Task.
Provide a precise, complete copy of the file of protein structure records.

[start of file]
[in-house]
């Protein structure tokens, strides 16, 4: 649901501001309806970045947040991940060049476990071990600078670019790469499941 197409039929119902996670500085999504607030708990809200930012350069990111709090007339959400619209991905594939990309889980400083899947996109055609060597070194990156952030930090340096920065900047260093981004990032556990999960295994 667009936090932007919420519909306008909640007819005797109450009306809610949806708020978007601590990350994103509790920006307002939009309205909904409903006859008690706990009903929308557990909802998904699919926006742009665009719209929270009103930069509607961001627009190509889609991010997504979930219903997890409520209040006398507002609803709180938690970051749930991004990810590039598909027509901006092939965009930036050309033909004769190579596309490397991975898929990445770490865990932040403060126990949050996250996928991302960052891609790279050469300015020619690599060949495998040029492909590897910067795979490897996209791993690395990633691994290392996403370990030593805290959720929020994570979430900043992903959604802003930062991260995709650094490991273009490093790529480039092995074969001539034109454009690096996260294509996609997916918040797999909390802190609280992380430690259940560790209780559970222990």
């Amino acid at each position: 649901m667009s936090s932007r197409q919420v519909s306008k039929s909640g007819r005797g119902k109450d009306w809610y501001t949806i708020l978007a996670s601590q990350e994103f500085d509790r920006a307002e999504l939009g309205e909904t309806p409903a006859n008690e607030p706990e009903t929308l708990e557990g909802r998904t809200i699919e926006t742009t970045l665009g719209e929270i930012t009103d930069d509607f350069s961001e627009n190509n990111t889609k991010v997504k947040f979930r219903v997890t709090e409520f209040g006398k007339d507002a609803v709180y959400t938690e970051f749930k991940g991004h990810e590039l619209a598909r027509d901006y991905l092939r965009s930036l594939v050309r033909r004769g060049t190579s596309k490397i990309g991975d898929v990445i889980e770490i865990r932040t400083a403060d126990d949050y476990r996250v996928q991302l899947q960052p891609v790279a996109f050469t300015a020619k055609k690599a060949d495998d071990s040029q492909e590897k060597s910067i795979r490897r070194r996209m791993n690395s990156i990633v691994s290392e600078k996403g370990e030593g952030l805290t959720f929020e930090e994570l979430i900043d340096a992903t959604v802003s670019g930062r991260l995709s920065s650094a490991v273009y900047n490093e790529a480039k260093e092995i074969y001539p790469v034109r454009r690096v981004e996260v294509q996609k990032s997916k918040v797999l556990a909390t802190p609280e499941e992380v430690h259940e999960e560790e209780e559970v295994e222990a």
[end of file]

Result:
[in-house]
């Protein structure tokens, strides 16, 4: 649901501001309806970045947040991940060049476990071990600078670019790469499941 197409039929119902996670500085999504607030708990809200930012350069990111709090007339959400619209991905594939990309889980400083899947996109055609060597070194990156952030930090340096920065900047260093981004990032556990999960295994 667009936090932007919420519909306008909640007819005797109450009306809610949806708020978007601590990350994103509790920006307002939009309205909904409903006859008690706990009903929308557990909802998904699919926006742009665009719209929270009103930069509607961001627009190509889609991010997504979930219903997890409520209040006398507002609803709180938690970051749930991004990810590039598909027509901006092939965009930036050309033909004769190579596309490397991975898929990445770490865990932040403060126990949050996250996928991302960052891609790279050469300015020619690599060949495998040029492909590897910067795979490897996209791993690395990633691994290392996403370990030593805290959720929020994570979430900043992903959604802003930062991260995709650094490991273009490093790529480039092995074969001539034109454009690096996260294509996609997916918040797999909390802190609280992380430690259940560790209780559970222990």
């Amino acid at each position: 649901m667009s936090s932007r197409q919420v519909s306008k039929s909640g007819r005797g119902k109450d009306w809610y501001t949806i708020l978007a996670s601590q990350e994103f500085d509790r920006a307002e999504l939009g309205e909904t309806p409903a006859n008690e607030p706990e009903t929308l708990e557990g909802r998904t809200i699919e926006t742009t970045l665009g719209e929270i930012t009103d930069d509607f350069s961001e627009n190509n990111t889609k991010v997504k947040f979930r219903v997890t709090e409520f209040g006398k007339d507002a609803v709180y959400t938690e970051f749930k991940g991004h990810e590039l619209a598909r027509d901006y991905l092939r965009s930036l594939v050309r033909r004769g060049t190579s596309k490397i990309g991975d898929v990445i889980e770490i865990r932040t400083a403060d126990d949050y476990r996250v996928q991302l899947q960052p891609v790279a996109f050469t300015a020619k055609k690599a060949d495998d071990s040029q492909e590897k060597s910067i795979r490897r070194r996209m791993n690395s990156i990633v691994s290392e600078k996403g370990e030593g952030l805290t959720f929020e930090e994570l979430i900043d340096a992903t959604v802003s670019g930062r991260l995709s920065s650094a490991v273009y900047n490093e790529a480039k260093e092995i074969y001539p790469v034109r454009r690096v981004e996260v294509q996609k990032s997916k918040v797999l556990a909390t802190p609280e499941e992380v430690h259940e999960e560790e209780e559970v295994e222990a």